How SSDs Work

The building block of NAND flash is the N-channel MOSFET:

Each "cell" is made up of one of these transistors. In a single-level cell (SLC) flash device, one of these transistors can hold 1-bit of data. You write data to the cell by electron tunneling; apply a high enough voltage to the gate, create a powerful enough electric field, and electrons will tunnel through the oxide and into the floating gate. Remove the voltage and the electrons will remain in the floating gate. Apply the voltage across the channel instead of the gate, reverse the bias and the electrons will go in the other direction. Simply put, that's how flash works - you've got two states, 0 and 1, and the state is preserved even if the cell has no power, making it ideal for a storage device.

Programming flash is an iterative process. The controller will apply voltage to the gate (or the channel), allow some electrons to tunnel and check the threshold voltage of the cell. When the threshold voltage has reached some predetermined value, it’s now programmed and your data is stored.

MLC vs. SLC

There are two forms of NAND flash used in SSDs today: Single-Level Cell (SLC) and Multi-Level Cell (MLC). The difference between the two is the amount of data stored per cell, with SLC it's 1-bit per cell and with MLC it's 2-bits per cell. The key here is that both SLC and MLC take up the same amount of die area, so MLC effectively doubles your capacity at the same price.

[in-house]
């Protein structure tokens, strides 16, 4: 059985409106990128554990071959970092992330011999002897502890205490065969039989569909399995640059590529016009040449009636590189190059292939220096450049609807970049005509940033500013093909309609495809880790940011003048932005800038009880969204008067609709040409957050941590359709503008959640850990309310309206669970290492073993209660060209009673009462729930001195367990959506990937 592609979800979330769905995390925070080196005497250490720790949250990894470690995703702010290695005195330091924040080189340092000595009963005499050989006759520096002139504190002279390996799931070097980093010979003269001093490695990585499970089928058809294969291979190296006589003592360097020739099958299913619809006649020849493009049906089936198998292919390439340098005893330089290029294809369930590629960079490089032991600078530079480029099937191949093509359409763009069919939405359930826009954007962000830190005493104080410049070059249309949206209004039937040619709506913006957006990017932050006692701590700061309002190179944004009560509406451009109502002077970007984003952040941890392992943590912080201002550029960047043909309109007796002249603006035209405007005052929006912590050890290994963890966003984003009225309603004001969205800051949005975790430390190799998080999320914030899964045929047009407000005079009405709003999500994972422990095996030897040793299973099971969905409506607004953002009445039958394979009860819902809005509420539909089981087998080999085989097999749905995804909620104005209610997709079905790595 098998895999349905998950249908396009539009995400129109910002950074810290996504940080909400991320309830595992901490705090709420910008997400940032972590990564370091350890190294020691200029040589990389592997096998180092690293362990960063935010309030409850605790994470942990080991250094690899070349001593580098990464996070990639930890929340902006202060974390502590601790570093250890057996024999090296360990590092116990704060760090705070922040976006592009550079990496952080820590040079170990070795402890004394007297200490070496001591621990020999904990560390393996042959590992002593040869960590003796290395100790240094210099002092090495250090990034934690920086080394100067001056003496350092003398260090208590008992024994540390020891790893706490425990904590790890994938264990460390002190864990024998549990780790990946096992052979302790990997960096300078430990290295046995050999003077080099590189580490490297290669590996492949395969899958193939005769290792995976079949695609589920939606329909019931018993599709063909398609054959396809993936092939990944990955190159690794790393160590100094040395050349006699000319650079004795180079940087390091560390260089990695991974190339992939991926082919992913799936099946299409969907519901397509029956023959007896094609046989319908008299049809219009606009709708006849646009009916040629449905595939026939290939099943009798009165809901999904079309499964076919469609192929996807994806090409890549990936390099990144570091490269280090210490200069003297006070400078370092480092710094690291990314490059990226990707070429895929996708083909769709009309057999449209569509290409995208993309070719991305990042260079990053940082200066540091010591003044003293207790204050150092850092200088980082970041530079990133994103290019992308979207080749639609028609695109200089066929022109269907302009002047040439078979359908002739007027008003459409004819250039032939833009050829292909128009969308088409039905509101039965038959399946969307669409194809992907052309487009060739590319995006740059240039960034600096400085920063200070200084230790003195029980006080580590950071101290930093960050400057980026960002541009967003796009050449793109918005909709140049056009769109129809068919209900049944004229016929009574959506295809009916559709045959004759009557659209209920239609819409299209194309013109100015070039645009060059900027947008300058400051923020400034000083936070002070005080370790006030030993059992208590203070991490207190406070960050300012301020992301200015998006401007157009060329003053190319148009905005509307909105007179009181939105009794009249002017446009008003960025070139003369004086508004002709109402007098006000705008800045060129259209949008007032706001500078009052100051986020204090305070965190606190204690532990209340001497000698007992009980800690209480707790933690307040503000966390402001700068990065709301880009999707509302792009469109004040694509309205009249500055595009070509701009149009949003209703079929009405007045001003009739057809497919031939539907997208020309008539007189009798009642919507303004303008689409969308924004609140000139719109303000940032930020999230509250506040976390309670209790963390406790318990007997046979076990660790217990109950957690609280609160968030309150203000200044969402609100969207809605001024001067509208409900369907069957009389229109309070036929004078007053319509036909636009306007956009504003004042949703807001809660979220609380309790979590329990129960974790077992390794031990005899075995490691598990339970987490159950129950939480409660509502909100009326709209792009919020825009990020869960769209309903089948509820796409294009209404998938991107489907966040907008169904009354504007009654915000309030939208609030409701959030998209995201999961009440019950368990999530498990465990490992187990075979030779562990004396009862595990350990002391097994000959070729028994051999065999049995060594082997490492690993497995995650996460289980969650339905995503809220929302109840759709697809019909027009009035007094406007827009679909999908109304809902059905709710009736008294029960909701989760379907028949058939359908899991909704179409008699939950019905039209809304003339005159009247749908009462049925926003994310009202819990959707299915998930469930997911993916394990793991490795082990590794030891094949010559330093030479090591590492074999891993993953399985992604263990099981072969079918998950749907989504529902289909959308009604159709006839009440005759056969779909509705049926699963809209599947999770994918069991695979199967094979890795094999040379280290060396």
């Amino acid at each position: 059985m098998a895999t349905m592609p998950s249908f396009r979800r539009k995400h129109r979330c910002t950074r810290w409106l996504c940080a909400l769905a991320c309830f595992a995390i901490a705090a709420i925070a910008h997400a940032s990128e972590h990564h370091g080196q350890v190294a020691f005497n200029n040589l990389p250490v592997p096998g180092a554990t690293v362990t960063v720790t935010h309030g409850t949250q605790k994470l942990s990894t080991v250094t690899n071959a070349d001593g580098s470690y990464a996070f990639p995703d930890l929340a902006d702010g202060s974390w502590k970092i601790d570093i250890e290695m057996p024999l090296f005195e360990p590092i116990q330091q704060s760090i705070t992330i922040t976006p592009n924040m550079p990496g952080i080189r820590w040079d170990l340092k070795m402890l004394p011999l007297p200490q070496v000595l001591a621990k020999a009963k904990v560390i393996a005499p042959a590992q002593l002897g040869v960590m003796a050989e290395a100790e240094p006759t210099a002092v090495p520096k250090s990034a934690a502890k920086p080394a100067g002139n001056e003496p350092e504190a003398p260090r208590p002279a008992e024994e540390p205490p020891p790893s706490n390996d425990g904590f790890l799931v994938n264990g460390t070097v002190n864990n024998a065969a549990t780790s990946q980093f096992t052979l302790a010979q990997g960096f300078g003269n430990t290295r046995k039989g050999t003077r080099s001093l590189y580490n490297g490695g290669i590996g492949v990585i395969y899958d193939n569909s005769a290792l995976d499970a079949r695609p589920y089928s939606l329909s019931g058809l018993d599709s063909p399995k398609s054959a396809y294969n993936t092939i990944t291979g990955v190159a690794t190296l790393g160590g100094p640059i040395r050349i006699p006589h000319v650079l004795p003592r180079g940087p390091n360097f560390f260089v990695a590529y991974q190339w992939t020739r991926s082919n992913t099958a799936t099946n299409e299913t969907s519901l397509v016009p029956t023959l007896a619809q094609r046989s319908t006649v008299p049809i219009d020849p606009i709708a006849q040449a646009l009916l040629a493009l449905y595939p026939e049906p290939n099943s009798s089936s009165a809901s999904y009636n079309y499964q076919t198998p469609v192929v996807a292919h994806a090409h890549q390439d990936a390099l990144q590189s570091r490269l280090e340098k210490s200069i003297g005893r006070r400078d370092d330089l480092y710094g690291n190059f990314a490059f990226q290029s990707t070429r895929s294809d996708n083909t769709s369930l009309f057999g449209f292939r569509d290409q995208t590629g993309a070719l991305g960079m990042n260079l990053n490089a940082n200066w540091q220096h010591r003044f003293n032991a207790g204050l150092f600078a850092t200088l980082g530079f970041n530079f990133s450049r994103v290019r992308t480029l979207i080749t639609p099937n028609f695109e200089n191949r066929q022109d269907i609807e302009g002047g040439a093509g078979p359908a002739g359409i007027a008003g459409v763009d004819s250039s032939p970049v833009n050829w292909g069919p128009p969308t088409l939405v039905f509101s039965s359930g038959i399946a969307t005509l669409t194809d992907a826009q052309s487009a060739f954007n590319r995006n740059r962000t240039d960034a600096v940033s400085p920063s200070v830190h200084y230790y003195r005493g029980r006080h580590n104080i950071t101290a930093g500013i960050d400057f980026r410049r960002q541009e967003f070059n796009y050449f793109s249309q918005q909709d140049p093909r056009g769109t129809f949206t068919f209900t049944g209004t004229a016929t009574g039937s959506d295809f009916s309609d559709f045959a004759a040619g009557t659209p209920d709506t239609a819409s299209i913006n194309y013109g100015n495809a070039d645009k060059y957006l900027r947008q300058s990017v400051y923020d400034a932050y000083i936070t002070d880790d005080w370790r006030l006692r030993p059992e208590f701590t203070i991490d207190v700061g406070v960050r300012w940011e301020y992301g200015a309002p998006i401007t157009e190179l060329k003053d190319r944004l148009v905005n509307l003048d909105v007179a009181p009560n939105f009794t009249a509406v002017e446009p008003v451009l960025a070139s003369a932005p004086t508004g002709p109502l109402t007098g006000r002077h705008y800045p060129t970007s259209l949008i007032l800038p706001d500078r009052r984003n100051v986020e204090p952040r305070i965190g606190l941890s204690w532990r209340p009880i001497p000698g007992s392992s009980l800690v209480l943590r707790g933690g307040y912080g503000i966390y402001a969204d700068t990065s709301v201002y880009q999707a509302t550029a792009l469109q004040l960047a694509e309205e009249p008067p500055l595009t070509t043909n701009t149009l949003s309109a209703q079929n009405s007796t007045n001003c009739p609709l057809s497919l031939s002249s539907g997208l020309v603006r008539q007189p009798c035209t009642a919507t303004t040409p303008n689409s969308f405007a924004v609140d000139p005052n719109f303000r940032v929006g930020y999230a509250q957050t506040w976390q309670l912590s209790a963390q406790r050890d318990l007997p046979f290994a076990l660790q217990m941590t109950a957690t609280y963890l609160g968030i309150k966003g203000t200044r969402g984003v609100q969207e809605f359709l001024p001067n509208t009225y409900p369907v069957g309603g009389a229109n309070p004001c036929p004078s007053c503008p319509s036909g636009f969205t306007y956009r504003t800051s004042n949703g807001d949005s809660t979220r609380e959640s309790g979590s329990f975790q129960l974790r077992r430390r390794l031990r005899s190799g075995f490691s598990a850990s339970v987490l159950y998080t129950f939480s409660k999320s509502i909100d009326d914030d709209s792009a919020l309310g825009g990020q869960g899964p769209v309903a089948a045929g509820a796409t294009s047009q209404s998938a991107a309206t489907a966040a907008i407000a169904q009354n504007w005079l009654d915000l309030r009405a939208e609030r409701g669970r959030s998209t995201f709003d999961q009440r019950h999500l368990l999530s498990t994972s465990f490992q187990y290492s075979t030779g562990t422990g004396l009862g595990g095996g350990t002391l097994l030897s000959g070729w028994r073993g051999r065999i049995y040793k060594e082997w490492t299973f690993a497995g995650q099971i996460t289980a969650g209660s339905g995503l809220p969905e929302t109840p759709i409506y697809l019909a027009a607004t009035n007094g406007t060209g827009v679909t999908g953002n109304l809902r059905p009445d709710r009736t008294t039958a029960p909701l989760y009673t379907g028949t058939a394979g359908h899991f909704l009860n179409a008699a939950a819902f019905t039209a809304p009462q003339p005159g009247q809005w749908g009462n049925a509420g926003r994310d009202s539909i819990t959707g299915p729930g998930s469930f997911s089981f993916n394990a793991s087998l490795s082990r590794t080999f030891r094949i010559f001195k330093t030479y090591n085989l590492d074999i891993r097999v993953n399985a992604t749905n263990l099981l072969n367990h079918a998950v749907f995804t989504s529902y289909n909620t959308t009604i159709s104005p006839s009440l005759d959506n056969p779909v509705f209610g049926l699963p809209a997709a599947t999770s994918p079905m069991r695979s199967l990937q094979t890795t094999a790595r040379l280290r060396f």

Intel actually uses the same transistors for its SLC and MLC flash, the difference is how you read/write the two. With SLC there are only two voltages to worry about, since there are two states (0 or 1). With MLC, there are four states (00, 01, 10, 11) and thus it takes longer to access since you don't want to accidentally write the wrong bit of data; you've got the same min and max voltage, you simply have more graduations in between the two now:


SLC (left) vs. MLC (right)

Below is a table of some basic stats on SLC vs. MLC performance:

  SLC NAND flash MLC NAND flash
Random Read 25 µs 50 µs
Erase 2ms per block 2ms per block
Programming 250 µs 900 µs

 

Erasing performance is the same between the two, read performance takes twice as long on MLC flash and write performance can take almost four times as long. If you've ever heard people complain about MLC write speed before, this partly why. Do keep in mind though, the numbers we're talking about here are ridiculously low - even 900 µs to write to MLC flash is much faster than writing to a mechanical hard disk.

The biggest advantage of SLC ends up not being performance, but lifespan. To understand how flash wears, we first need to look at how it's organized in a storage device.

Index The Flash Hierarchy & Data Loss
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  • Donkey2008 - Monday, September 08, 2008 - link


    Starting sentences with a conjunction is acceptable, but it is considered bad prose. You are giving everyone a headache. Go take your ritalin.
    Reply
  • ggordonliddy - Monday, September 08, 2008 - link

    As you stated, my English usage was correct.

    And I'm not the one writing the article; the burden is much greater on the people who are being PAID to write, as it should be. They are setting the example for others.
    Reply
  • mindless1 - Thursday, September 11, 2008 - link